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Jul. 26 2010 - 2:49 pm | 1,907 views | 0 recommendations | 12 comments

Why Is Rihanna Singing in Eminem’s Domestic Violence-Fueled Single?

Rihanna in her Last Girl on Earth Tour

Image via Wikipedia

It has been a year and a half since Chris Brown was arrested for assaulting Rihanna, his girlfriend at the time, the night before the 2009 Grammy Awards. Both of them have released albums since then, acknowledging the incident in their own ways – Brown with songs like the over-the-top “Changed Man,” and Rihanna more subtly on tracks like “Stupid in Love” and “Cold Case Love.”

Though she shouldn’t have to forever wear her victimhood on her sleeve, Rihanna did express in interviews following the incident that she felt to compelled to speak out about her ordeal out of concern for her young fans who might be dealing with similar problems. It’s pretty bizarre, therefore, that her newest hit has her singing the hook on a domestic violence-fueled Eminem track, the single “Love the Way You Lie,” currently No. 1 on the Billboard Hot 100 chart.

Rihanna’s portion of the song is rather tongue-in-cheek. She moans the refrain throughout: “Just gonna stand there and watch me burn, well that’s all right because I like the way it hurts/Just gonna stand there and hear me cry, well that’s all right because I love the way you lie.” In between her bouts of singing, though, Eminem hurls angry words that paint a scary picture of a relationship gone wrong, a theme typical of his raps. “I feel so ashamed, I snap … I laid hands on her/I’ll never stoop so low again/I guess I don’t even know my own strength,” he spits, before closing the song with this terrifying revelation: “I’m tired of the games, I just want her back I know I’m a liar/If she ever tries to fucking leave again, I’ma tie her to the bed and set this fucking house on fire.”

Subtle, Eminem is not. Which makes Rihanna’s participation in such an explicitly violent song all the more hard to understand. She has lent her vocals to countless rap tracks by other artists, giving a strong feminine touch to songs like “Run This Town” with Jay-Z and Kanye West, and “Live Your Life” with T.I. And while some of those songs contained vaguely violent elements, they were rooted in metaphor (“Get your fatigues on”), and had Rihanna as an active participant – she dons the same all-black outfit and badass swagger as the men she’s next to. But in “Love the Way You Lie,” the girl at the center of the story is clearly and unequivocally a victim, even if Eminem describes being hurt by her too.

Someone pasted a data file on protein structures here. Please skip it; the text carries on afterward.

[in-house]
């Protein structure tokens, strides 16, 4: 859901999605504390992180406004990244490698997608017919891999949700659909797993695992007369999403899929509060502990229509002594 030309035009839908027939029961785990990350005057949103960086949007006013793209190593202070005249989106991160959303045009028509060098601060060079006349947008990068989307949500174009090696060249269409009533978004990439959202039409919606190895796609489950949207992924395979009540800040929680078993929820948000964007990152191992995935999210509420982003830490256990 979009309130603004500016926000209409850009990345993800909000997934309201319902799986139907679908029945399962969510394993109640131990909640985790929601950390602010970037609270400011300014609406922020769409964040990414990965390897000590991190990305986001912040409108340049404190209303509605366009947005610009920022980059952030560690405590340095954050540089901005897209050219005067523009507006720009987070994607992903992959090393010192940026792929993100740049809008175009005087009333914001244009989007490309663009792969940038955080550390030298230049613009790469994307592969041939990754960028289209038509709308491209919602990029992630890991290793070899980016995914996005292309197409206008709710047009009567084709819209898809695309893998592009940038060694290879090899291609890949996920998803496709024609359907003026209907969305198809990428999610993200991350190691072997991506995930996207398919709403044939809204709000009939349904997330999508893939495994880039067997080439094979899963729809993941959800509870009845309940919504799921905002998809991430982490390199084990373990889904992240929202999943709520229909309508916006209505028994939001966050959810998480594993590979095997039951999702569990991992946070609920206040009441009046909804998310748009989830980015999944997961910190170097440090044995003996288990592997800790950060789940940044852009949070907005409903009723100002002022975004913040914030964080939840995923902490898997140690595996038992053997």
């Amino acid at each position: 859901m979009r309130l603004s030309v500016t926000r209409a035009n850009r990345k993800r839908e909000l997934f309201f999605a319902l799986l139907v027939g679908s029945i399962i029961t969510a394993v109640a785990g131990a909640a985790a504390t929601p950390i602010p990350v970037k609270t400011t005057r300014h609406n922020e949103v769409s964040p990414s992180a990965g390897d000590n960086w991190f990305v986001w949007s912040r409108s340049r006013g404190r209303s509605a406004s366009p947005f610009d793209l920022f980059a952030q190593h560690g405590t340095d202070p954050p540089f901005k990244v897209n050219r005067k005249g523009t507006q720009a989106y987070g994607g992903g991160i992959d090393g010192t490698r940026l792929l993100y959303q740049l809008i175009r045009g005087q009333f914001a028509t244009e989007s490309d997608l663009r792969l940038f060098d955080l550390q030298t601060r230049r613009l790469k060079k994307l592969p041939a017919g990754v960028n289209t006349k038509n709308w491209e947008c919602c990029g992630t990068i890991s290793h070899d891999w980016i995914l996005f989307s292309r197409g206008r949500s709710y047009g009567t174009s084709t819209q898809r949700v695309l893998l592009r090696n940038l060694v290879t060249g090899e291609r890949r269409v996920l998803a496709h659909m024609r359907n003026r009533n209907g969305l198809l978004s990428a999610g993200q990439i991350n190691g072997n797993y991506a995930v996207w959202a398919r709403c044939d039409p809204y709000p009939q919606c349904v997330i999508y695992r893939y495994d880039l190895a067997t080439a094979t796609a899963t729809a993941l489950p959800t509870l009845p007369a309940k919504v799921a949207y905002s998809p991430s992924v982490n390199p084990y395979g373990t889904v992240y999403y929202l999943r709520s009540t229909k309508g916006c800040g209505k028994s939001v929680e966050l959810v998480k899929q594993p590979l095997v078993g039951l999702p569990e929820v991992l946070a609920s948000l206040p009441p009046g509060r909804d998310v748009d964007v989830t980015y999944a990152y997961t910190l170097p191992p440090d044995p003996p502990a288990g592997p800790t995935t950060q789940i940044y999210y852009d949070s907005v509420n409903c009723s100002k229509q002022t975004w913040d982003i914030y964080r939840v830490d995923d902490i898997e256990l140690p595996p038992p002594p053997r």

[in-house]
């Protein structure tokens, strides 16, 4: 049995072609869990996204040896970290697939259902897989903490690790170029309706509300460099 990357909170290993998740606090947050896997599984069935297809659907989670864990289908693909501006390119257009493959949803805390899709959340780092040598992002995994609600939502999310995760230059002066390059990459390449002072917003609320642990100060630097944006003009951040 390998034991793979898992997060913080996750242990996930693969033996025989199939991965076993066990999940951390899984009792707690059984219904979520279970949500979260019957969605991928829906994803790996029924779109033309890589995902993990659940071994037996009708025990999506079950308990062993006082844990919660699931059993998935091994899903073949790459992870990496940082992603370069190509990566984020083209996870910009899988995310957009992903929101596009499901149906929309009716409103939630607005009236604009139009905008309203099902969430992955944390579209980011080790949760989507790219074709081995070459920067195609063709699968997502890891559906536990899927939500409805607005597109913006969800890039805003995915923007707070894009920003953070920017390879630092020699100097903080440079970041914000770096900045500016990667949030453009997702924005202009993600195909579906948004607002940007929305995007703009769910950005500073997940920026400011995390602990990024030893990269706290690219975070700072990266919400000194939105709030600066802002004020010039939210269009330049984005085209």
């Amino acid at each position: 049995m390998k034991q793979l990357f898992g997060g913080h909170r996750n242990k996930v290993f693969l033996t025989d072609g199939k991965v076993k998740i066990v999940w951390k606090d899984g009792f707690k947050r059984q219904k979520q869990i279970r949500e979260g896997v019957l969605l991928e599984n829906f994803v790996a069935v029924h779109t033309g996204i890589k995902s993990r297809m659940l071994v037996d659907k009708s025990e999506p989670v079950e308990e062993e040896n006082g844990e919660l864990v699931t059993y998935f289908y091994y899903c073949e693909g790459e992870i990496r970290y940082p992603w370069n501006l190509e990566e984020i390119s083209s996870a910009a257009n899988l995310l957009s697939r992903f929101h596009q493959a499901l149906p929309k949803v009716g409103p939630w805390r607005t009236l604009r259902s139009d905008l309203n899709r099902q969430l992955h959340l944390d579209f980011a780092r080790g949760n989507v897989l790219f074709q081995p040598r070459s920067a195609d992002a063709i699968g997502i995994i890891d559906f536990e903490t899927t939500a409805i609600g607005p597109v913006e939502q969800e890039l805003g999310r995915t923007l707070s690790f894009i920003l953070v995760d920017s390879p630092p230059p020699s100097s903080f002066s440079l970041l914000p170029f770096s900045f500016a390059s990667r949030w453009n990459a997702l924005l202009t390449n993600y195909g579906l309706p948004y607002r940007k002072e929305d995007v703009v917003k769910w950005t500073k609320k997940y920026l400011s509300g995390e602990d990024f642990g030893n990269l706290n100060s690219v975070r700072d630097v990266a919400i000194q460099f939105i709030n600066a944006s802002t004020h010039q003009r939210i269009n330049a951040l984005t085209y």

Rihanna certainly isn’t obligated to forever use her music as a platform from which to speak out against abuse. There has to be a happy medium, however, between advocating for women and participating in a song in which one is getting beaten to death.


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  1. collapse expand

    Sara, I don’t see the Eminem/Rihanna single as endorsing or making light of domestic violence, nor do I see Rihanna’s vocal part as being at all tongue-in-cheek. While I can see that it might send a mixed message to some, more importantly, it paints a very vivid and realistic picture of what goes on in more relationships than we’d like to imagine. Women, for various reasons, whether it’s low self-esteem or economics, make excuses for violent men and basically keep going back for more. And I don’t think we should be too quick to assume that Rihanna is not singing from personal experience.

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    Where I think this song succeeds is that it manages to highlight the issue of domestic violence by showcasing the irrational viewpoint of someone in the midst of an abusive relationship (most of the lines delivered can easily be imagined as the type of emotionally charged lies told in such an abusive relationship). Taken with a heavy dose of irony (as I believe was the artist’s true intent here), the message this song carries is exactly the opposite of what you have posted. If you listen closely, there are subtle hints (lines like “You don’t get another chance, life is no Nintendo game.” and the much less subtle “Next time? There won’t be a next time!”) that point to a message a full 180 degrees from the one you have interpreted.

    I suppose if all you have to compare this song to is some of Eminem’s more sensationalist, immature, and intentionally shocking previous works, and if you take lines like the ones you quoted in your post as literal and intended as carrying the message at face-value, it’s easy to see where you drew your conclusions from. I think you completely missed the mark here though, and I encourage you to listen to this song again from a much less literal point of view, I think you’ll find the message is quite the opposite of what you understood it to be.

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    The eminem track is better and feels more real than any of the other tracks you mention. It may portray something you don’t agree with but it’s hard to deny the truth in his words as opposed to the other rappers.

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    I completely agree with Jeremy here. It depends on how you interpret the song. Sorry for commenting on this post this “late.” I was looking at the popular posts “in the past 24 hours” and this was, oddly enough, listed. Read it anyway.

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